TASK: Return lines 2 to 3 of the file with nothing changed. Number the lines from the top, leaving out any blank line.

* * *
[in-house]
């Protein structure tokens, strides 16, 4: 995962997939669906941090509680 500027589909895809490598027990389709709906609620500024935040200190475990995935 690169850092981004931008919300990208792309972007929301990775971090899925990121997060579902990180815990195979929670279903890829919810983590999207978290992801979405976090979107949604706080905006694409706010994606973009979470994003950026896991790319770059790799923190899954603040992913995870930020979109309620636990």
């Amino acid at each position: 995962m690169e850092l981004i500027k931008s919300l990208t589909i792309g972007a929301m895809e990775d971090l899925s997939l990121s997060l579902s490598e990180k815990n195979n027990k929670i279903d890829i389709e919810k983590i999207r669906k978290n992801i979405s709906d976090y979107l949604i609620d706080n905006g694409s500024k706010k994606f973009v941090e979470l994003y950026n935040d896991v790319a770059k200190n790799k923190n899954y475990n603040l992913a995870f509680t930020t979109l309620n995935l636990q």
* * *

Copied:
């Protein structure tokens, strides 16, 4: 995962997939669906941090509680 500027589909895809490598027990389709709906609620500024935040200190475990995935 690169850092981004931008919300990208792309972007929301990775971090899925990121997060579902990180815990195979929670279903890829919810983590999207978290992801979405976090979107949604706080905006694409706010994606973009979470994003950026896991790319770059790799923190899954603040992913995870930020979109309620636990």
């Amino acid at each position: 995962m690169e850092l981004i500027k931008s919300l990208t589909i792309g972007a929301m895809e990775d971090l899925s997939l990121s997060l579902s490598e990180k815990n195979n027990k929670i279903d890829i389709e919810k983590i999207r669906k978290n992801i979405s709906d976090y979107l949604i609620d706080n905006g694409s500024k706010k994606f973009v941090e979470l994003y950026n935040d896991v790319a770059k200190n790799k923190n899954y475990n603040l992913a995870f509680t930020t979109l309620n995935l636990q």